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I've some experience with Mysql DBA, however dare to add an expert tag to myself yet. To be honest, I've had lots of doubts about Mysql variables and status variables in the past and could clear most of them through extensive testing and some of them through some great websites. However, there have been a couple of them I wasn't really convinced with my understanding and one such item is Mysql's status variable: Opened_tables

There is one more status variable named Open_tables that's very much related.

Open_tables - number of tables that are open at the moment
Opened_tables - number of tables that have been opened since startup

Let's come to my questions:

Question #1: Eventhough Mysql states Open_tables show number of "tables" that are open at the moment, I've read in the past that it's not actually the number of tables opened, but the number of table file descriptors. It's said that if multiple threads try to open the same table simultaneously, multiple file descriptors are created. I've noticed myself that in some circumstances Open_tables was > "total number of tables present on the server", so that seem to justify the above claim. I've also read that tmp_tables also get added into this which seem to be incorrect from my experience. Can someone confirm this?

And then, I've a Mysql server that has got around 965 tables (MyISAM - 712 & InnoDB - 253) and I've set table_cache to 1536. However, as soon as I start the Mysql service (within a couple of seconds), I notice this:

| Open_tables | 6 |
| Opened_tables | 12 |

And that difference (here it's 6) remains like that for some time:

| Open_tables | 133 |
| Opened_tables | 139 |

But some time later, the difference increases (here, it's 12):

| Open_tables | 134 |
| Opened_tables | 146 |

Question #2: So can someone tell me how that difference occurs?

Is it because a) Mysql closed 12 tables in between? If so, why did it close those tables instead of keeping them in the cache? b) Mysql adds the count of something else (other than opened tables) into the opened_tables variable?

Any response is much appreciated!

2

In my understanding, Opened_tables shows how many tables have been opened above and beyond the number held in table_open_cache. This is a cumulative amount for the lifetime of a MySQL instance, so if your table_open_cache is too low you'll see this value steadily increase, but if it never gets exceeded then you could conceivably have Opened_tables always at 0.

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  1. may be it's using system tables from information_schema, if you restart mysql, and do nothing ,the Open_tables > 0 but the Opened_tables = 0
  2. i had try to create a temporary table and execute select clause on it, the open_tables status not changes

    try :

    mysql> flush tables;
    mysql> show status like '%Open%';
    +--------------------------+-------+
    | Variable_name            | Value |
    +--------------------------+-------+
    | Com_ha_open              | 0     |
    | Com_show_open_tables     | 0     |
    | Open_files               | 4     |
    | Open_streams             | 0     |
    | Open_table_definitions   | 0     |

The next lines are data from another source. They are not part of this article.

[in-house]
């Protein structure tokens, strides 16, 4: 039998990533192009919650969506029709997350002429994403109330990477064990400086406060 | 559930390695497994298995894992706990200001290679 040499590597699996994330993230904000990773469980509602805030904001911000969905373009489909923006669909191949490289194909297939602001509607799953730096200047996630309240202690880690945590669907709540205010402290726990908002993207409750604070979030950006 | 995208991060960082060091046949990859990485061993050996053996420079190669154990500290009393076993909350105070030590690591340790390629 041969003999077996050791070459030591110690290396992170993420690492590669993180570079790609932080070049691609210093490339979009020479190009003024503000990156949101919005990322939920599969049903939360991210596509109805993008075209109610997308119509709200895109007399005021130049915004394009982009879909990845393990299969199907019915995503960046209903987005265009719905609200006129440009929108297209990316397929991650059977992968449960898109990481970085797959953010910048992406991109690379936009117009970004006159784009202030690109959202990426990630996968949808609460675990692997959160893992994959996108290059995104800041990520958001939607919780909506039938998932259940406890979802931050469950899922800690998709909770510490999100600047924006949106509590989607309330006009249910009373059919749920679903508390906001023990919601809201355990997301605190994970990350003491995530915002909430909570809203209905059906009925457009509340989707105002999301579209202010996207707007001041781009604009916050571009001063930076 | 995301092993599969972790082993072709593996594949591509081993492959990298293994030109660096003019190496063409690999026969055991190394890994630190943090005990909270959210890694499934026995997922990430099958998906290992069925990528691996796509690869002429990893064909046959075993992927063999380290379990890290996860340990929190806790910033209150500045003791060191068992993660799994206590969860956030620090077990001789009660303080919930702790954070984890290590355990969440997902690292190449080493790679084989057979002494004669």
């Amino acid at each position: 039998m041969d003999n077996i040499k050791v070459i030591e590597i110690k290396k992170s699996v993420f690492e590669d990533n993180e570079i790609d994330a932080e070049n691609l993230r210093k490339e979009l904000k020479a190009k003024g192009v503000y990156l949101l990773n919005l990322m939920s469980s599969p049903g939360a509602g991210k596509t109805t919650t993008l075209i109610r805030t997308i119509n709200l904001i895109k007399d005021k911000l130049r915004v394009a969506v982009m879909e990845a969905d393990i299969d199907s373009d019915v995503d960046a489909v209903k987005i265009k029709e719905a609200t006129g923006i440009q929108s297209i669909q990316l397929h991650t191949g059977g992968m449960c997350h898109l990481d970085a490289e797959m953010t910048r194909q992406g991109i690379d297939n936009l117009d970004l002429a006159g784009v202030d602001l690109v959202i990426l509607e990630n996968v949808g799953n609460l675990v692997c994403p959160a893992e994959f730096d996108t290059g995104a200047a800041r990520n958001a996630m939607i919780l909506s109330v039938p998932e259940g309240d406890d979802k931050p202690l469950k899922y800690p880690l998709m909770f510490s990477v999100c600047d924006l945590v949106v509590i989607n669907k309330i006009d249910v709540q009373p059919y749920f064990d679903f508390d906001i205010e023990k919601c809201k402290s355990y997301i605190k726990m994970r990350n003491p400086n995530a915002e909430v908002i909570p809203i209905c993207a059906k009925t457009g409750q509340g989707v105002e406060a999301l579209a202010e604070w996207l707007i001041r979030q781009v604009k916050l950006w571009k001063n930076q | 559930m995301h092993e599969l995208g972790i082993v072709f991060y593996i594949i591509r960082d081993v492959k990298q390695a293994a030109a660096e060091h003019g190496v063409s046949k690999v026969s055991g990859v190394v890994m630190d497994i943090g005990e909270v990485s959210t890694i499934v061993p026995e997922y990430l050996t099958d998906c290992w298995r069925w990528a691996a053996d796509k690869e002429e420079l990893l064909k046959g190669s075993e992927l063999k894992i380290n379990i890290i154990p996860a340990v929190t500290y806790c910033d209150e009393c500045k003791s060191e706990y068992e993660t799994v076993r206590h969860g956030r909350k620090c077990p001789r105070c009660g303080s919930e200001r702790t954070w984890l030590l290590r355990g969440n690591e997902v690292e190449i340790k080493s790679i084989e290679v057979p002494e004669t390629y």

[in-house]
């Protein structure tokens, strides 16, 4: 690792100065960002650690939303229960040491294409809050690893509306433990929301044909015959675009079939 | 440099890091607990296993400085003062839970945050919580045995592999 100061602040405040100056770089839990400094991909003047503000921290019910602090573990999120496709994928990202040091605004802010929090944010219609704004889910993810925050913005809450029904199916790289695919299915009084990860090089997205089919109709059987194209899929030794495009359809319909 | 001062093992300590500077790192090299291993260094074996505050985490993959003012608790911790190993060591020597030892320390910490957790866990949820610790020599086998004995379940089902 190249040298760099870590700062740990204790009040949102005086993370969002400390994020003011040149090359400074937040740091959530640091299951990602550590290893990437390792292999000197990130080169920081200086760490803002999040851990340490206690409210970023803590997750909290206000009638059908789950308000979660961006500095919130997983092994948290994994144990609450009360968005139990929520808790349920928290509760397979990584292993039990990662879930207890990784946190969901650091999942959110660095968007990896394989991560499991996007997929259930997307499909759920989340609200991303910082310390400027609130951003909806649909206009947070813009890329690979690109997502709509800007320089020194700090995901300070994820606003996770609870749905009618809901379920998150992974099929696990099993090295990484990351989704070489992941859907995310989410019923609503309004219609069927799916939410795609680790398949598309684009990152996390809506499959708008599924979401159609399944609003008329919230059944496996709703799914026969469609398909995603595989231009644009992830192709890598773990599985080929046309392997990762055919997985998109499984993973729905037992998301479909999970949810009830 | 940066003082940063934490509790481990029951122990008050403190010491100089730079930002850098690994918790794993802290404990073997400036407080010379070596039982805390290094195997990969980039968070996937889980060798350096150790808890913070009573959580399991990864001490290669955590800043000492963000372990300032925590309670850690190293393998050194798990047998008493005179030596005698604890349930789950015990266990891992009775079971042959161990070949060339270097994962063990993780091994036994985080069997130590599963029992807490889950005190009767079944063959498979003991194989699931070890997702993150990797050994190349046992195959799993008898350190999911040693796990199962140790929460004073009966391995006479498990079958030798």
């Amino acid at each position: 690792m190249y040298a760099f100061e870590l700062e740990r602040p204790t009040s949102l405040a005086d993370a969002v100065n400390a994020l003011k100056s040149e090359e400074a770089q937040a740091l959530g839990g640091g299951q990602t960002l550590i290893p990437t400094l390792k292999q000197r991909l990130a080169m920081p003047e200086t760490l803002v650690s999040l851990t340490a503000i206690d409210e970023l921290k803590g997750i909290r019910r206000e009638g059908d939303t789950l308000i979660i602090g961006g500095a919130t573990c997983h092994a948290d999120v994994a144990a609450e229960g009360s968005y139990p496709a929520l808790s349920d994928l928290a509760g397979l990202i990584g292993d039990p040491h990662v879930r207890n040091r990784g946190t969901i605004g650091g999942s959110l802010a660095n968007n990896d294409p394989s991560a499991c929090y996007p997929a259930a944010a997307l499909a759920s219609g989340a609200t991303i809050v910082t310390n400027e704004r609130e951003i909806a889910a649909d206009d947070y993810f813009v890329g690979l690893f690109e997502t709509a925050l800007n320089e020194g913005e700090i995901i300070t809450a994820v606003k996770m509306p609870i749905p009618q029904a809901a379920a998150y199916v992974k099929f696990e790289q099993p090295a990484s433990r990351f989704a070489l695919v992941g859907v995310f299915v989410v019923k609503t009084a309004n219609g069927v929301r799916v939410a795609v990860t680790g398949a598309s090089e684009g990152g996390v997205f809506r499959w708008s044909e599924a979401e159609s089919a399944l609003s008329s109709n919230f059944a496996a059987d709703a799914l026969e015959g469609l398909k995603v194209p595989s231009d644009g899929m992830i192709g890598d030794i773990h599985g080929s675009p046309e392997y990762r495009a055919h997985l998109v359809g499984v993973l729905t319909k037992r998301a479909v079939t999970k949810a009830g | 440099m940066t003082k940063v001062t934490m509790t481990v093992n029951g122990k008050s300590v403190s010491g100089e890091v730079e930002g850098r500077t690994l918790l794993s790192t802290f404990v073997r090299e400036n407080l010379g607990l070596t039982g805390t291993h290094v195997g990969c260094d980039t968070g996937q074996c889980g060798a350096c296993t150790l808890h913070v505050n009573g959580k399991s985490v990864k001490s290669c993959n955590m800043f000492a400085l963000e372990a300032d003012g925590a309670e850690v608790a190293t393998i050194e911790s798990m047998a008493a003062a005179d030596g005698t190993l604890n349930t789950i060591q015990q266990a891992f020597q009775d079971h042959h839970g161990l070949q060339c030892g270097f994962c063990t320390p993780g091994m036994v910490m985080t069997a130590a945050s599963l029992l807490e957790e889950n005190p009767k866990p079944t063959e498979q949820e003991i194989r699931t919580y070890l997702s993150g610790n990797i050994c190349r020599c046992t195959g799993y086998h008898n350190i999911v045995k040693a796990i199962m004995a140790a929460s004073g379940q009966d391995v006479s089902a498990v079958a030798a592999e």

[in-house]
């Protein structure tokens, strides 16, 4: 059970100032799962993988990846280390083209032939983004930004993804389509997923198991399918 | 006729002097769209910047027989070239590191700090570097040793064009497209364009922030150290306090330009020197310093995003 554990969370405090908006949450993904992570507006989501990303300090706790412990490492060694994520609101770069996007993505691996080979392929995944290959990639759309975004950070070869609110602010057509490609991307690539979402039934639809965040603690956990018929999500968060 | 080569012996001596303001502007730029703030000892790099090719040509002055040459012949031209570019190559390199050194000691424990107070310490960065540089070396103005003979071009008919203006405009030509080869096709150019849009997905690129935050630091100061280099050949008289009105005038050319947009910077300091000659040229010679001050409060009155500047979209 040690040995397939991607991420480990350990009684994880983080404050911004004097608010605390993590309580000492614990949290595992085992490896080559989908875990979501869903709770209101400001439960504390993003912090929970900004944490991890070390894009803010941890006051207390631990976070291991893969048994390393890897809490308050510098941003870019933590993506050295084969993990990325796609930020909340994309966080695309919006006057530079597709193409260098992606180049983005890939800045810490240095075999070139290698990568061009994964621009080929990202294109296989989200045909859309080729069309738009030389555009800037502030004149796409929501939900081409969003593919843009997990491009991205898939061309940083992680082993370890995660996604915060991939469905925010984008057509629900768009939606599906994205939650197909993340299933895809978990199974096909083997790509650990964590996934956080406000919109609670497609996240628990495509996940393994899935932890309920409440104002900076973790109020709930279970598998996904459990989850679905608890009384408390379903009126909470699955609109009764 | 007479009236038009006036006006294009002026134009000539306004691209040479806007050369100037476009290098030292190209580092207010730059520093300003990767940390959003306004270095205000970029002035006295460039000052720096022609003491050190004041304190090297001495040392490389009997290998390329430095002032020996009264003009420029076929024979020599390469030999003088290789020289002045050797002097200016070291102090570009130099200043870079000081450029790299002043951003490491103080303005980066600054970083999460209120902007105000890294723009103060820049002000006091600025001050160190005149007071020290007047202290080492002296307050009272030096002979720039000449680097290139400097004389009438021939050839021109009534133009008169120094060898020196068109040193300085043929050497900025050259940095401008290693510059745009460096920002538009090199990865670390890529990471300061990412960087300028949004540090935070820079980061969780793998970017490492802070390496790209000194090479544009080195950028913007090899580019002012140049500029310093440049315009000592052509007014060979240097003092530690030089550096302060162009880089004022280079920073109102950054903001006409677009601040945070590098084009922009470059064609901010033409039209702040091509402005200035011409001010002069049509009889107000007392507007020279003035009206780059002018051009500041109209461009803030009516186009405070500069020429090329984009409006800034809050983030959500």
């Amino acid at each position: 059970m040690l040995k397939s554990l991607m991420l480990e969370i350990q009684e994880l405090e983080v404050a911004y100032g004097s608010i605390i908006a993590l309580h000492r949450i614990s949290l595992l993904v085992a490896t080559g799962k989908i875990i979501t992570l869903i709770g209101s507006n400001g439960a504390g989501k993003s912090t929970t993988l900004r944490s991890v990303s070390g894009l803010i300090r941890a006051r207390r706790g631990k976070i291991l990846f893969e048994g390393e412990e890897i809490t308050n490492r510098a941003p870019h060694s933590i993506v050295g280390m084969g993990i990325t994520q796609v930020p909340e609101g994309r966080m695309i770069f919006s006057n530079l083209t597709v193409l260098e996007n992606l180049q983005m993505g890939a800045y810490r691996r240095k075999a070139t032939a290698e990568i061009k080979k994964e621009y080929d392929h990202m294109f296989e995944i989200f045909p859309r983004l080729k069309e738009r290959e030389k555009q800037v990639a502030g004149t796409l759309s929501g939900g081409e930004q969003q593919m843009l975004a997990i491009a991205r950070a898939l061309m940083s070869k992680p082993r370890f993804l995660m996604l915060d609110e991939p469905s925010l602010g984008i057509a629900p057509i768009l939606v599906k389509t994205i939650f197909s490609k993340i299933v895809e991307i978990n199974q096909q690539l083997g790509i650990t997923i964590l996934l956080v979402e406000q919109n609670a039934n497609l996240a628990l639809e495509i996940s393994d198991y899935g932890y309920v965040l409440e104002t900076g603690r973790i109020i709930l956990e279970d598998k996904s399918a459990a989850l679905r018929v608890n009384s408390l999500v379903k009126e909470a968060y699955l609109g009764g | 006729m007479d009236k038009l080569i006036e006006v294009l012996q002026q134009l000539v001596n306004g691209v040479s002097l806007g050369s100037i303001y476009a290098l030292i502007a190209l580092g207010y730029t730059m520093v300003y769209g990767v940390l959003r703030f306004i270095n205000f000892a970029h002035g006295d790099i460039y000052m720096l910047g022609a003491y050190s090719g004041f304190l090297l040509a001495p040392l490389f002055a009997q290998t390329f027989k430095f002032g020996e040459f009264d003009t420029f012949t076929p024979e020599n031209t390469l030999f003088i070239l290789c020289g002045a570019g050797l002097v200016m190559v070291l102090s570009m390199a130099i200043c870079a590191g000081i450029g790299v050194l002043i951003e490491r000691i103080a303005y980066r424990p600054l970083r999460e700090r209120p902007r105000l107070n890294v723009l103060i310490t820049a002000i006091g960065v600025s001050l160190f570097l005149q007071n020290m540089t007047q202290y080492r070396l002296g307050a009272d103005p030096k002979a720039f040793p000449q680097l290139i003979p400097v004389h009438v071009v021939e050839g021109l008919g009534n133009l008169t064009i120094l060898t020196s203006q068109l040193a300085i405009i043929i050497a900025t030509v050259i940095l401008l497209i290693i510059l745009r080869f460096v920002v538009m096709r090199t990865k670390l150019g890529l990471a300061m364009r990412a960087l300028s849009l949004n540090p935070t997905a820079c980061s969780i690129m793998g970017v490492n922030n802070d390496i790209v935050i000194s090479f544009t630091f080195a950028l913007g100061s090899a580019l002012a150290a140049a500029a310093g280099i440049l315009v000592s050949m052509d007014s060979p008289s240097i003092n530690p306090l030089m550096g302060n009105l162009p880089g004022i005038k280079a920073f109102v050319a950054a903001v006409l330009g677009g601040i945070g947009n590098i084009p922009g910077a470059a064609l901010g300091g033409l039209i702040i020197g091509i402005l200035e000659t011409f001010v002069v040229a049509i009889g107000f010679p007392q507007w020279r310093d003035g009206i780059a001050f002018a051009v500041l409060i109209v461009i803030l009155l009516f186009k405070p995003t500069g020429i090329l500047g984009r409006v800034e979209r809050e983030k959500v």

| Open_tables              | 0     |
    | Opened_files             | 68    |
    | Opened_table_definitions | 2     |
    | Opened_tables            | 2     |
    | Slave_open_temp_tables   | 0     |
    +--------------------------+-------+
    10 rows in set (0.00 sec)
    
    
    mysql> create temporary table demo(id int);
    mysql> flush tables;
    mysql> select * from t5;
    Empty set (0.00 sec)
    
    mysql> show status like '%Open%';
    +--------------------------+-------+
    | Variable_name            | Value |
    +--------------------------+-------+
    | Com_ha_open              | 0     |
    | Com_show_open_tables     | 0     |
    | Open_files               | 4     |
    | Open_streams             | 0     |
    | Open_table_definitions   | 0     |
    | Open_tables              | 0     |
    | Opened_files             | 68    |
    | Opened_table_definitions | 2     |
    | Opened_tables            | 2     |
    | Slave_open_temp_tables   | 0     |
    +--------------------------+-------+
    10 rows in set (0.00 sec)
    

    you can see that, the Open_tables not change

  3. your table_open_cache is not big enough or you have do some operation like FLUSH TABLES; from mysql manual:

    table_open_cache is related to max_connections. For example, for 200 concurrent running connections, you should have a table cache size of at least 200 * N, where N is the maximum number of tables per join in any of the queries which you execute. You must also reserve some extra file descriptors for temporary tables and files.

  • Did you really see any instances where open_tables is >0 and opened_tables is 0. I wonder how that could be? The reverse is possible if you flush tables. Unfortunately, your answers don't satisfy my questions. And I noticed you were talking about table_open_cache which is a Mysql 5.1 variable. I wonder if that equation of max_concurrent_connections*N remains true for table_cache (Mysql 5.0 variable) as well. – Akhthar Parvez Apr 29 '11 at 12:21
  • @Akhthar Parvez table_cache named table_open_cache in mysql5.1,they are same things – Neo Apr 29 '11 at 13:21
  • I know that. Actually my question was if the table caching feature of Mysql 5.1 was same as Mysql 5.0 as that equation wasn't shown there for table_cache. – Akhthar Parvez Apr 30 '11 at 15:23

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